Protesters end siege of Libyan PM's office
About 200 militiamen and protesters demanding the resignation of Libyan Prime Minister Ali Zidan have ended their day-long siege of his office, a group leader said Monday, easing fears of renewed unrest and challenges to the country's parliament and government.
The protest in the Libyan capital, Tripoli, ended after the prime minister sneaked out of the building through a back door late Sunday, said Osama Kabar, deputy leader of the previously little-known group called the Supreme Council of Libya Revolutionaries.
Zidan's office said the prime minister left Monday for Qatar to attend an Arab League summit.
Kabar, whose group is packed with Islamists and militiamen from the city of Misrata, said the move against Zidan was in response to controversial remarks the prime minister made last week, threatening to summon outside help to confront militias.
Less than two years after the country's uprising-turned-civil war, Libya is struggling to build a unified army and police force amid increasingly powerful militias. The government depends on some of the militias to fill the security vacuum, but has no control over their actions.
"These remarks were very dangerous," Kabar said.
"There is no security problem in Libya," he said. "The real revolutionaries are protecting the country."
Kabar's group also is against appointing members of the former Moammar Gadhafi regime to the Libyan Cabinet.
Zidan, who served as an ambassador under Gadhafi before joining opposition decades ago, retracted his remarks. He made them at a new conference on Tuesday after a short trip to Benghazi where he escaped an assault at the airport. The assault was carried out by disgruntled militiamen demanding salaries.
Many fear the siege on Zidan's office, the assault at the airport and other attacks targeting parliament are all part of a coup.
"Forcing change by weapon is a coup and Libyans have chosen their way through democracy, not through coups," said Fathi Baja, an analyst and member of the former opposition group, the National Transitional Council.
While meeting with former French President Nicolas Sarkozy last week, Zidan challenged militias, saying: "The government will not break and will not submit to anyone but to Libyans' will through the ballot boxes."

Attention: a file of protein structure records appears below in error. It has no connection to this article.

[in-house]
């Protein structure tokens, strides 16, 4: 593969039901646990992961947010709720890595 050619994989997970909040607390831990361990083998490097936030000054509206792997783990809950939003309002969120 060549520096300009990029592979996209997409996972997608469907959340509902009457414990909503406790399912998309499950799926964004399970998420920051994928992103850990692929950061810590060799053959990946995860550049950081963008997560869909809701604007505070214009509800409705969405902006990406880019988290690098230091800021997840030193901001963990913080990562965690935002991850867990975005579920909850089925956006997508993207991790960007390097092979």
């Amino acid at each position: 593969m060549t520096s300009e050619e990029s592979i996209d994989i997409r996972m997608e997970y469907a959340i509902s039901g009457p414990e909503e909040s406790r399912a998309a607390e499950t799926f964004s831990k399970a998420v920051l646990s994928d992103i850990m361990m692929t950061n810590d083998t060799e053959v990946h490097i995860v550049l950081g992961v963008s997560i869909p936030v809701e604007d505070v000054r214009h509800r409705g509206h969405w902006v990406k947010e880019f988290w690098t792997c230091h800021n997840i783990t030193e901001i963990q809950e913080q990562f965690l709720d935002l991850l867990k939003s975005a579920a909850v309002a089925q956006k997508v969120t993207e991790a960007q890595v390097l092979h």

Adding to security woes, the country's parliament and political scene is split into two main factions.
One is an Islamist faction led by the Muslim Brotherhood along with independents. The other is headed by Mahmoud Jibril, a former war-time prime minister whose coalition won the largest number of seats during the country's first free elections in July.
The parliament, which has been criticized for incompetence and its inability to meet its obligations, such as making preparations to draft the country's constitution, has been further weakened by successive attacks by militiamen.
One of the worst attacks occurred in mid-March when the parliament met to discuss a controversial law away from its usual venue. In its current draft form, the law would deprive anyone who served under Gadhafi from 1969 to 2011 from playing any political role. If passed, a whole ruling class would be banned from politics.
While parliamentarians were discussing the law, militiamen stormed the building and fired gunshots in the air. Members of parliament were trapped in the building for several hours before they were allowed to leave. On the way out, the convoy of Mohammed al-Megarif, the head of the parliament, came under fire.